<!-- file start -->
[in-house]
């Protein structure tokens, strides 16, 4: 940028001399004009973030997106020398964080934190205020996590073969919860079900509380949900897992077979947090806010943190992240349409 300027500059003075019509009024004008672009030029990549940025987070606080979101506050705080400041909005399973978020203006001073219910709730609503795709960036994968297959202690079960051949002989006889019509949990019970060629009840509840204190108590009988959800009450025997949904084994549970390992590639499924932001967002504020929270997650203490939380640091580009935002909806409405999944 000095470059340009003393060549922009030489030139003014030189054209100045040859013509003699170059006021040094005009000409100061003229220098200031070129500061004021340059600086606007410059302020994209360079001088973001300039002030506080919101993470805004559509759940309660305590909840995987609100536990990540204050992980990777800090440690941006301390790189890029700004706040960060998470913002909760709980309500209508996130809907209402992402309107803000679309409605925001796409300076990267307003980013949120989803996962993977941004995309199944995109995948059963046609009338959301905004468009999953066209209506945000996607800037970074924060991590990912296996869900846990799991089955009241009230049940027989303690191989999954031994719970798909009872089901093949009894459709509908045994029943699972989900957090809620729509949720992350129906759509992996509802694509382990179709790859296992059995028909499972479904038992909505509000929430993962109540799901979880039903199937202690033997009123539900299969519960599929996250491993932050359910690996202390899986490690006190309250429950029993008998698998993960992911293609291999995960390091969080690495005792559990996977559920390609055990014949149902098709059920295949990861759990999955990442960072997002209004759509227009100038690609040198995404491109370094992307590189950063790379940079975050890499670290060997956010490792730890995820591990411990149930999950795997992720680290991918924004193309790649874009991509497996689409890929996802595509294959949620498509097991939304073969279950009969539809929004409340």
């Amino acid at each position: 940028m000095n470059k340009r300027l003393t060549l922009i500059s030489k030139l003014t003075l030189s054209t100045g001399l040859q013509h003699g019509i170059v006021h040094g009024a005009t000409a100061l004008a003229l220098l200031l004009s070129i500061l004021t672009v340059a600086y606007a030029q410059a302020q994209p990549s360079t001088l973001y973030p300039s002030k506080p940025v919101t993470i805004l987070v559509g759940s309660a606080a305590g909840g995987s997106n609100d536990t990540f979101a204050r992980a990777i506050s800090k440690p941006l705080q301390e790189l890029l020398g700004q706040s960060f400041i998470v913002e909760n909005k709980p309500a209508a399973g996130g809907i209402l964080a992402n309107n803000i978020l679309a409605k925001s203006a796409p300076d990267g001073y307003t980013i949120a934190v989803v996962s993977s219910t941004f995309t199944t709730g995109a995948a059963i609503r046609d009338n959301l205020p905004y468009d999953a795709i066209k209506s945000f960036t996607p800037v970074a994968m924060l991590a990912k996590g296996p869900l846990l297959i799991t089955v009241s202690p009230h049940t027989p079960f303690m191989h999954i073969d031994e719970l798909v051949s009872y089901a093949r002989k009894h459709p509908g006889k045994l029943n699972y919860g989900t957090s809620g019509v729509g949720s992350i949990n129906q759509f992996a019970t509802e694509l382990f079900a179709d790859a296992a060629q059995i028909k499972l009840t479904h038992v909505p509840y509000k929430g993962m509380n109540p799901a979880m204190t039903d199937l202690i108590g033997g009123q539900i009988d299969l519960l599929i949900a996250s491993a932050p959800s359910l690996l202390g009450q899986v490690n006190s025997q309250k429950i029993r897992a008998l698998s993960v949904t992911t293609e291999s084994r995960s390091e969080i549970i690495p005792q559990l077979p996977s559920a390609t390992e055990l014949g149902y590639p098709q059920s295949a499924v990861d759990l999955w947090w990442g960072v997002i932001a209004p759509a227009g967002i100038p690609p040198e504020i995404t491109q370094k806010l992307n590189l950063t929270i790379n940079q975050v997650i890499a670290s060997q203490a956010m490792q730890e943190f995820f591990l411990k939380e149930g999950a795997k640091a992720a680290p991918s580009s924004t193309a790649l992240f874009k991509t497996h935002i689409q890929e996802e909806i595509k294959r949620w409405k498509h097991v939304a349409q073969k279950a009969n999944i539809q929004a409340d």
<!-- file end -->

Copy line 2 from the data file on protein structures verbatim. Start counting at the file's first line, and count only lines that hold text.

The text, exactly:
């Protein structure tokens, strides 16, 4: 940028001399004009973030997106020398964080934190205020996590073969919860079900509380949900897992077979947090806010943190992240349409 300027500059003075019509009024004008672009030029990549940025987070606080979101506050705080400041909005399973978020203006001073219910709730609503795709960036994968297959202690079960051949002989006889019509949990019970060629009840509840204190108590009988959800009450025997949904084994549970390992590639499924932001967002504020929270997650203490939380640091580009935002909806409405999944 000095470059340009003393060549922009030489030139003014030189054209100045040859013509003699170059006021040094005009000409100061003229220098200031070129500061004021340059600086606007410059302020994209360079001088973001300039002030506080919101993470805004559509759940309660305590909840995987609100536990990540204050992980990777800090440690941006301390790189890029700004706040960060998470913002909760709980309500209508996130809907209402992402309107803000679309409605925001796409300076990267307003980013949120989803996962993977941004995309199944995109995948059963046609009338959301905004468009999953066209209506945000996607800037970074924060991590990912296996869900846990799991089955009241009230049940027989303690191989999954031994719970798909009872089901093949009894459709509908045994029943699972989900957090809620729509949720992350129906759509992996509802694509382990179709790859296992059995028909499972479904038992909505509000929430993962109540799901979880039903199937202690033997009123539900299969519960599929996250491993932050359910690996202390899986490690006190309250429950029993008998698998993960992911293609291999995960390091969080690495005792559990996977559920390609055990014949149902098709059920295949990861759990999955990442960072997002209004759509227009100038690609040198995404491109370094992307590189950063790379940079975050890499670290060997956010490792730890995820591990411990149930999950795997992720680290991918924004193309790649874009991509497996689409890929996802595509294959949620498509097991939304073969279950009969539809929004409340």